National Council of Provinces - 08 August 2002



The Council met at 14:06.

The Chairperson took the Chair and requested members to observe a moment of silence for prayers or meditation.


The CHAIRPERSON OF THE NCOP: Order! Hon members, the provincial Whips have informed me that they have agreed that there will not be any motions proposed by members this afternoon.

                     DEPUTY PRESIDENT'S ADDRESS

The CHAIRPERSON OF THE NCOP: I welcome all hon delegates, both permanent and special delegates, to the House. It is, indeed, pleasing to note the presence of the constitutional leaders of delegations - the premiers of the provinces. They are all welcome.

We are also pleased to welcome Deputy President Zuma in his annual contact in a debate with the National Council of Provinces. I believe we are very pleased that we are able to have the opportunity to be visited by members of the executive. I welcome them. It is now my great pleasure to invite the Deputy President of the Republic of South Africa, Deputy President Zuma, to address the House. [Applause.]

The DEPUTY PRESIDENT: Madam Chair, I do not know whether I pressed the right button. [Laughter.] Your House is very educated now. [Laughter.] Even the Chair has some soul as it is moving.

Madam Chair, hon premiers, hon MECs, hon delegates to the NCOP, all invited guests who are with us this afternoon, let me begin by saying how honoured I am to be addressing you, Madam Chair, in your refurbished Chamber.

I have always said that the NCOP is the embodiment of the essence of co- operative governance. The reason why I keep stressing this is that we must never lose sight of the importance of the NCOP in our constitutional dispensation. It is the only body that brings together the national, provincial and local spheres of government in one Chamber. It is, therefore, the place that can best deal with the concerns of these spheres, and that can find ways of dealing with issues that arise among them.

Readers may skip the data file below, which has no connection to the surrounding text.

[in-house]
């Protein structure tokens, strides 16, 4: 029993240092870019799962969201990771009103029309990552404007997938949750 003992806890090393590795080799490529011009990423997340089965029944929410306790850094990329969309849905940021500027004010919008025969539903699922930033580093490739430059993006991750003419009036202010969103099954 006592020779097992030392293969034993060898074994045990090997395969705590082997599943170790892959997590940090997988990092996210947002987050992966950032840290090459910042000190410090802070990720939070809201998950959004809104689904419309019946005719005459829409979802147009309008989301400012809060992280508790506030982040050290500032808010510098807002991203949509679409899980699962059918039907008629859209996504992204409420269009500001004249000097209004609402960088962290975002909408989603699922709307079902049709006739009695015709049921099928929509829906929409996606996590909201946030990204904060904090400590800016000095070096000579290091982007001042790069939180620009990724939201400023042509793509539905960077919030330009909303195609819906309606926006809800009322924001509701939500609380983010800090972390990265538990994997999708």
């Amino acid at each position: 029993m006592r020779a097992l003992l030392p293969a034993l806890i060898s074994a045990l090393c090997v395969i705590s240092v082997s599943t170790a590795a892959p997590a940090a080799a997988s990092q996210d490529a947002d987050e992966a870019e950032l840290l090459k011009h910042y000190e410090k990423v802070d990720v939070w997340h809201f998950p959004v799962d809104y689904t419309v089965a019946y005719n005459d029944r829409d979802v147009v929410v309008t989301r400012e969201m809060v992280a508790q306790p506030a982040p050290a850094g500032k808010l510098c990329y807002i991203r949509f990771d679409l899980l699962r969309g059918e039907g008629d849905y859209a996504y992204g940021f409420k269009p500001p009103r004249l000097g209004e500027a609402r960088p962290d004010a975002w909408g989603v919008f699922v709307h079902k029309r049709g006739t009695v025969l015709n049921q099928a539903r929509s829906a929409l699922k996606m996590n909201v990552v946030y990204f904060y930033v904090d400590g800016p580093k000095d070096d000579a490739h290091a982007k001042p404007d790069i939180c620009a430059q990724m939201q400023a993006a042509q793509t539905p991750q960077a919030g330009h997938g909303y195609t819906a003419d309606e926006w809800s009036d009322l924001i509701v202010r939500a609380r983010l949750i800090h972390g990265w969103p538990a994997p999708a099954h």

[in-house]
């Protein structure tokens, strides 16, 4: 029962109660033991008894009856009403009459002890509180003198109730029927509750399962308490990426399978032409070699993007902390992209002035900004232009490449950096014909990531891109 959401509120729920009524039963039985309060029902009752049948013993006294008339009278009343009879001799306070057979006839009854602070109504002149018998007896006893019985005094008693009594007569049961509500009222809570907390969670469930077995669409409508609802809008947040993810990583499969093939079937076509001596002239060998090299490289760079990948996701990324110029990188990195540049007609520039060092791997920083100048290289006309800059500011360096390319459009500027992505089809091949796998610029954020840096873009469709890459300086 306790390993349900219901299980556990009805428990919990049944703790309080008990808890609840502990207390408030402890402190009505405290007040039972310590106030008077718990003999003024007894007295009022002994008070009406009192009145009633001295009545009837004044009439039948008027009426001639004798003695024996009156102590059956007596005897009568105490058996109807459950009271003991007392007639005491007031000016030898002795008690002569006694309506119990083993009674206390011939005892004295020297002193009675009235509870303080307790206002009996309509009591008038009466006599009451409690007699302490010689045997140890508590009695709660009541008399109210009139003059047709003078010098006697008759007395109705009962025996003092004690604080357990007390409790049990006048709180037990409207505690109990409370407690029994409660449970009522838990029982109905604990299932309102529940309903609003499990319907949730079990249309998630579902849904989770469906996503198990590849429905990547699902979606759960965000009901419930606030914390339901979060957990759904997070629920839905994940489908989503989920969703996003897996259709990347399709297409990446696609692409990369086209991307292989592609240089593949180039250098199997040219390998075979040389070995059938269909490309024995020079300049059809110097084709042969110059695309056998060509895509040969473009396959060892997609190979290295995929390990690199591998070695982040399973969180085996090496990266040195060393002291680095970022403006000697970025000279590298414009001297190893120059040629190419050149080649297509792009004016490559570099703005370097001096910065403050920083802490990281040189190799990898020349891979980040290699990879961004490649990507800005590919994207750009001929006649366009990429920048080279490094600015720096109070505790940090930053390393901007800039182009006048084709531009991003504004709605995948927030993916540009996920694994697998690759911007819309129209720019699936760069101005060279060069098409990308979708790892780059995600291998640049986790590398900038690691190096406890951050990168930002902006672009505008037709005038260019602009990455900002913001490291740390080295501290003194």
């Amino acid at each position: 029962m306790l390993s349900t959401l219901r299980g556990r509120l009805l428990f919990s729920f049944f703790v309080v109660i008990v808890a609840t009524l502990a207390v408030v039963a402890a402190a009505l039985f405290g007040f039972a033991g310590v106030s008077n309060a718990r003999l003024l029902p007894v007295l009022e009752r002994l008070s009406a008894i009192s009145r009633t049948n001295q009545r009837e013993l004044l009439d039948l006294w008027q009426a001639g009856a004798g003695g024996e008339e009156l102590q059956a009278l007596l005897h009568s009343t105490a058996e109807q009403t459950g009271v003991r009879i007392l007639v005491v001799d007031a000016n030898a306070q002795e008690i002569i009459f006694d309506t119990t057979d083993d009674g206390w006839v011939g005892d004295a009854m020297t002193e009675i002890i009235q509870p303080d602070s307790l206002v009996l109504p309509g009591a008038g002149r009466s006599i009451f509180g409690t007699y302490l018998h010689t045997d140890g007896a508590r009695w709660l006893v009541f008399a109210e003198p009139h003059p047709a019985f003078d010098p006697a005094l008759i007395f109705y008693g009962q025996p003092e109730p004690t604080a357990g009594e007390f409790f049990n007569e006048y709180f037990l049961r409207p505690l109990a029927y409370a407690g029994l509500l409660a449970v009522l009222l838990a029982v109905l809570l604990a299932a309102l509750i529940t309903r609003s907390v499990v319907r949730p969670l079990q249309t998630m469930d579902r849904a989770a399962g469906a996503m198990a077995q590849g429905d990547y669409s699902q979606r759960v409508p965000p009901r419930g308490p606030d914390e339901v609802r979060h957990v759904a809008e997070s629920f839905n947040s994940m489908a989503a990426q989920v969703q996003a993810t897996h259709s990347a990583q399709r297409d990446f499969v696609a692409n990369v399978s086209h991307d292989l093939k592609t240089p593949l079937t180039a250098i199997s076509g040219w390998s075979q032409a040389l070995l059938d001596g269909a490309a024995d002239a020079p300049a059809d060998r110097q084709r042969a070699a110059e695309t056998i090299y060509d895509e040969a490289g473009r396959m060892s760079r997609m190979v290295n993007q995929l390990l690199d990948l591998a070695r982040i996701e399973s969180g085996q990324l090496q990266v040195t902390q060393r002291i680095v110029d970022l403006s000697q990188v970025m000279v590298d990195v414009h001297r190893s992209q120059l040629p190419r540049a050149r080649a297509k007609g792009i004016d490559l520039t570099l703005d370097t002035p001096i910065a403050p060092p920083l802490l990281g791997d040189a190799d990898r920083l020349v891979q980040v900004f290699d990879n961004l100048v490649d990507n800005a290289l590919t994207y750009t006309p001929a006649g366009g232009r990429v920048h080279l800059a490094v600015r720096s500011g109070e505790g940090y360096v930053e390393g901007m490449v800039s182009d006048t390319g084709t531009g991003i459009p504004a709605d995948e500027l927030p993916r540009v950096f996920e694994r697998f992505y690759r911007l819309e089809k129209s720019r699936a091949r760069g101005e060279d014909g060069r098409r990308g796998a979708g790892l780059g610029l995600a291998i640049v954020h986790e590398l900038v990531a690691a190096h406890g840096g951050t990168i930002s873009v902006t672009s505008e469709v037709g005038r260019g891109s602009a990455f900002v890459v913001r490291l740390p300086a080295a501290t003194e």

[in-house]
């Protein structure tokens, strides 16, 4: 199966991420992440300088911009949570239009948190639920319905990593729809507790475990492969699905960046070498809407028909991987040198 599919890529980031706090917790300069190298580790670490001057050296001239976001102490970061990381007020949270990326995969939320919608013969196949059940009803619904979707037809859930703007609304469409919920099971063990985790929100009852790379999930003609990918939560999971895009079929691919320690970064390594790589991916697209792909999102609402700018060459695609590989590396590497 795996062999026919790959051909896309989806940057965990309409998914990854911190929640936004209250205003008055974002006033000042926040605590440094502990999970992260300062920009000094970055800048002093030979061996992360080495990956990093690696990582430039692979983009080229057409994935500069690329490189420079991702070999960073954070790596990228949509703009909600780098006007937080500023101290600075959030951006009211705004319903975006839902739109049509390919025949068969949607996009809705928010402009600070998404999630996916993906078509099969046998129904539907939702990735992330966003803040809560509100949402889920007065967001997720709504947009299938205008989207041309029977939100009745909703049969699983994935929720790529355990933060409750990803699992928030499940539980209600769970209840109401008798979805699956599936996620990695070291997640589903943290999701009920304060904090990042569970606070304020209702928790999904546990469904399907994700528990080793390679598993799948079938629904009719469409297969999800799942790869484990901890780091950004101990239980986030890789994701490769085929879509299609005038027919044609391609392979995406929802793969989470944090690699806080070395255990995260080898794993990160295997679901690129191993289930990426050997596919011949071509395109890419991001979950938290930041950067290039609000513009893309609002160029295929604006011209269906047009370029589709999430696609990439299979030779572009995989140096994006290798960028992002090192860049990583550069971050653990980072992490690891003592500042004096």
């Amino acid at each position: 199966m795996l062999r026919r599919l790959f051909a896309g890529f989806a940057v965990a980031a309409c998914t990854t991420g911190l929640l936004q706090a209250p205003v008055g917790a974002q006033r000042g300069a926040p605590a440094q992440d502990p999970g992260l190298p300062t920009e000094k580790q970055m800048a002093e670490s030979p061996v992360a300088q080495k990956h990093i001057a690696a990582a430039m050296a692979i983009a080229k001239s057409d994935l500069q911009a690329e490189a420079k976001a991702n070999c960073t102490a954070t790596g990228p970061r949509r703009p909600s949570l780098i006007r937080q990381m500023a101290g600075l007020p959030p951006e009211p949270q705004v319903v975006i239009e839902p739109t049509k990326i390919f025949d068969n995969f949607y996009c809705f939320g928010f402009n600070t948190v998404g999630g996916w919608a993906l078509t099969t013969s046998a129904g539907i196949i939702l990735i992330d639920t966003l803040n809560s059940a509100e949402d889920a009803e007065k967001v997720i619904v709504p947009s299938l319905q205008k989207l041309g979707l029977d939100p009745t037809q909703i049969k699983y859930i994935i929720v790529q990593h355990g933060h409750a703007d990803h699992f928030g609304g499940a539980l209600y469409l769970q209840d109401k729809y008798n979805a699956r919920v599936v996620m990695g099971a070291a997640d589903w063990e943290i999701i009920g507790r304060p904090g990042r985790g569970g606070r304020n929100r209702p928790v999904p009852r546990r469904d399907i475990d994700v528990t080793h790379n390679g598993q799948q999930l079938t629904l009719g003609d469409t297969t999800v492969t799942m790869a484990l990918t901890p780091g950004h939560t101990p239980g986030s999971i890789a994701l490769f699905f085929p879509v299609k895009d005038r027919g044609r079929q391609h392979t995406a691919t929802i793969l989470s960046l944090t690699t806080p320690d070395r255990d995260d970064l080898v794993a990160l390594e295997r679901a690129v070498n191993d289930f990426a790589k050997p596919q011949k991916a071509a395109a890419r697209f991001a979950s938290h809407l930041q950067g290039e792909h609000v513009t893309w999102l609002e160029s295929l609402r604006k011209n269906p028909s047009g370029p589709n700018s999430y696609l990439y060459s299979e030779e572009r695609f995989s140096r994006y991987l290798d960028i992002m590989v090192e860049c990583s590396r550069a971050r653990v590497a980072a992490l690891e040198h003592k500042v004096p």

It is also a forum in which the different spheres can learn the best practices from one another and gain from one another’s experiences. Where a particular province or local government structure has difficulty with a specific area within its competence, the NCOP is the forum in which the matter can be discussed so that it can assume a national character.

Let me commend the NCOP on the important contribution that it has made with regard to enhancing the legislation that has been tabled in this House. I certainly support the view that the NCOP needs to be given sufficient time to deal with legislation adequately.

One area which, I think, needs some attention is the participation of organised local government through the SA Local Government Association, Salga. If Salga’s input is weak, it means that the municipalities - the metros, towns and districts - are unable to make maximum use of this institution. I would also urge the premiers to ensure that the provinces provide the maximum support to local government.

Furthermore, I would like to congratulate you, Madam Chairperson, and all members on taking Parliament to the people last week when the NCOP met in Umtata. This was, indeed, something that the country had to notice. It was, indeed, a historic moment.

It was also a demonstration of our determination in this new era to take public institutions to the communities we serve, to allow citizens the opportunity to voice their opinions on how we are serving them, and on how we can improve service delivery. It touches a real nerve in that the essence of our democracy, the essence of interaction with our people, is when we go to them. That is why I thought it was important to underline this important development. I wish and hope that we are going to keep it up. The interaction between parliamentary or public representatives and the people in this country is very important.

We are meeting here today during a period when our country has become a stage on which Africa and the rest of the world meet to discuss matters affecting the entire planet. Only last month we had the singular privilege of hosting the last summit of the Organisation of African Unity and of being the soil on which the umbilical cord of the African Union is stored.

The launch of the AU has prepared the ground for accelerating the regeneration of our continent through the New Partnership for Africa’s Development, known as Nepad. This House must have a full grasp of Nepad because as representatives of national, provincial and local government we must market this African Union programme, ensure that our people understand it and that it is put into operation.